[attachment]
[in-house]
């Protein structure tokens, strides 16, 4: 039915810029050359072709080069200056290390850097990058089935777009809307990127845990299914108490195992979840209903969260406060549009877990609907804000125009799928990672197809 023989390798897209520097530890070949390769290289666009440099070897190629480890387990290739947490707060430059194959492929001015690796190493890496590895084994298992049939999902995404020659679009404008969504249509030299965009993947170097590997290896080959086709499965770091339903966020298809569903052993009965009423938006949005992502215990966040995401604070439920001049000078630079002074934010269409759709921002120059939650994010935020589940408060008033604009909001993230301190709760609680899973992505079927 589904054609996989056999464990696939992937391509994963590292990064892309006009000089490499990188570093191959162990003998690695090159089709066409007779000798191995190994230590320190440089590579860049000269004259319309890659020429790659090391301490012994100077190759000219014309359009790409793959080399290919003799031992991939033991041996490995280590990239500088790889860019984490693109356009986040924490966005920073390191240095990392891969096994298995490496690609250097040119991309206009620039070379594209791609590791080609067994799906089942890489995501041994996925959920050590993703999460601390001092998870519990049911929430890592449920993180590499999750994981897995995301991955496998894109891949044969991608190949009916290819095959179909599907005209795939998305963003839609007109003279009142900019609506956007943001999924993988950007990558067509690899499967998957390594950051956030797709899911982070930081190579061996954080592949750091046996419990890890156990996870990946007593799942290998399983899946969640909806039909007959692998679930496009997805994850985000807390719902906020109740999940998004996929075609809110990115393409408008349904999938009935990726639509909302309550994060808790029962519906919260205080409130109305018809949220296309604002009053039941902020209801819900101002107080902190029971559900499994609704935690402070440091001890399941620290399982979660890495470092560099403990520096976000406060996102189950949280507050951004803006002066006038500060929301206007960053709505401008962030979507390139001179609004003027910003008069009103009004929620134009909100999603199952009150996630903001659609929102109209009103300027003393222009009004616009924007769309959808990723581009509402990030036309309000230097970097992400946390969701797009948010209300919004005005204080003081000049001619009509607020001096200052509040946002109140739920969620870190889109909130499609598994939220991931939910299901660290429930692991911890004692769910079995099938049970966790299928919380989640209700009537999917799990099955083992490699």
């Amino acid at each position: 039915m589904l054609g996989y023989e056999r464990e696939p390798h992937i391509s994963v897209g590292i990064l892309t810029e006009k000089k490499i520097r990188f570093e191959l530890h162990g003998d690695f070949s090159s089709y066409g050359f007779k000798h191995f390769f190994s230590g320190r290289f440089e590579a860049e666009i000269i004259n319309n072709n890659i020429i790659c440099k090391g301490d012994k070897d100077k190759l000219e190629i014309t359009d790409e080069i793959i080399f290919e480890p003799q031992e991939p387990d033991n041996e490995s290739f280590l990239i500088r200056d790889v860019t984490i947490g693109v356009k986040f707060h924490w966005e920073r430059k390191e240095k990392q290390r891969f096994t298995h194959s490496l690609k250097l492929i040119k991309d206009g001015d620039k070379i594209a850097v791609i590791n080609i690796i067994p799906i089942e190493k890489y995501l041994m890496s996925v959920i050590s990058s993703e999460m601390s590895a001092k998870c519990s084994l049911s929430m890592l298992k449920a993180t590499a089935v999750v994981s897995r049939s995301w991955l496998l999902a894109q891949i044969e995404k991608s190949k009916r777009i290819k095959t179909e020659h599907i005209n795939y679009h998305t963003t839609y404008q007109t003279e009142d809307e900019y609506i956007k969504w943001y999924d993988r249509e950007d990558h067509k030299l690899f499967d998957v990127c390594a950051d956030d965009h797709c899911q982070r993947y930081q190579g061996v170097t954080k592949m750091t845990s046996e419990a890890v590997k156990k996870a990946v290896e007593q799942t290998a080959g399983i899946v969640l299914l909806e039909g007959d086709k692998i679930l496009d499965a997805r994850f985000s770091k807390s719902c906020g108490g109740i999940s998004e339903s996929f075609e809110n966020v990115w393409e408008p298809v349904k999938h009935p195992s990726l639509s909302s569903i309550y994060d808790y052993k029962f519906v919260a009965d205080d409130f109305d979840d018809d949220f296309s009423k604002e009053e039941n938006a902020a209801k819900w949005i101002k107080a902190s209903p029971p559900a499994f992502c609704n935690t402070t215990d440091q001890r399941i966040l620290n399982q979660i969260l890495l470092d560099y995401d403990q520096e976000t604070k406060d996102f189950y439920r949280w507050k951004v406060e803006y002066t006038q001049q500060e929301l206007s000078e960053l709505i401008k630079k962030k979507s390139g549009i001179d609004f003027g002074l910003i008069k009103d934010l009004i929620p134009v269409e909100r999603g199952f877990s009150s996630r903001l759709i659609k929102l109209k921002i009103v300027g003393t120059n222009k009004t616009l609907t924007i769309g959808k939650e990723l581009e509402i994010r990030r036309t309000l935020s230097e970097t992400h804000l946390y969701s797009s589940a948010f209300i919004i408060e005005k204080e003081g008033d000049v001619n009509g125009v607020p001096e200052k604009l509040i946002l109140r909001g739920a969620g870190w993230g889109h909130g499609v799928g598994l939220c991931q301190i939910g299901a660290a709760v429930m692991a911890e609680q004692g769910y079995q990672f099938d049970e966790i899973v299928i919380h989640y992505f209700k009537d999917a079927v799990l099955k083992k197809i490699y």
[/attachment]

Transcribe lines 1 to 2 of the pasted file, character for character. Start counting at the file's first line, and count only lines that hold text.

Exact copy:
[in-house]
């Protein structure tokens, strides 16, 4: 039915810029050359072709080069200056290390850097990058089935777009809307990127845990299914108490195992979840209903969260406060549009877990609907804000125009799928990672197809 023989390798897209520097530890070949390769290289666009440099070897190629480890387990290739947490707060430059194959492929001015690796190493890496590895084994298992049939999902995404020659679009404008969504249509030299965009993947170097590997290896080959086709499965770091339903966020298809569903052993009965009423938006949005992502215990966040995401604070439920001049000078630079002074934010269409759709921002120059939650994010935020589940408060008033604009909001993230301190709760609680899973992505079927 589904054609996989056999464990696939992937391509994963590292990064892309006009000089490499990188570093191959162990003998690695090159089709066409007779000798191995190994230590320190440089590579860049000269004259319309890659020429790659090391301490012994100077190759000219014309359009790409793959080399290919003799031992991939033991041996490995280590990239500088790889860019984490693109356009986040924490966005920073390191240095990392891969096994298995490496690609250097040119991309206009620039070379594209791609590791080609067994799906089942890489995501041994996925959920050590993703999460601390001092998870519990049911929430890592449920993180590499999750994981897995995301991955496998894109891949044969991608190949009916290819095959179909599907005209795939998305963003839609007109003279009142900019609506956007943001999924993988950007990558067509690899499967998957390594950051956030797709899911982070930081190579061996954080592949750091046996419990890890156990996870990946007593799942290998399983899946969640909806039909007959692998679930496009997805994850985000807390719902906020109740999940998004996929075609809110990115393409408008349904999938009935990726639509909302309550994060808790029962519906919260205080409130109305018809949220296309604002009053039941902020209801819900101002107080902190029971559900499994609704935690402070440091001890399941620290399982979660890495470092560099403990520096976000406060996102189950949280507050951004803006002066006038500060929301206007960053709505401008962030979507390139001179609004003027910003008069009103009004929620134009909100999603199952009150996630903001659609929102109209009103300027003393222009009004616009924007769309959808990723581009509402990030036309309000230097970097992400946390969701797009948010209300919004005005204080003081000049001619009509607020001096200052509040946002109140739920969620870190889109909130499609598994939220991931939910299901660290429930692991911890004692769910079995099938049970966790299928919380989640209700009537999917799990099955083992490699």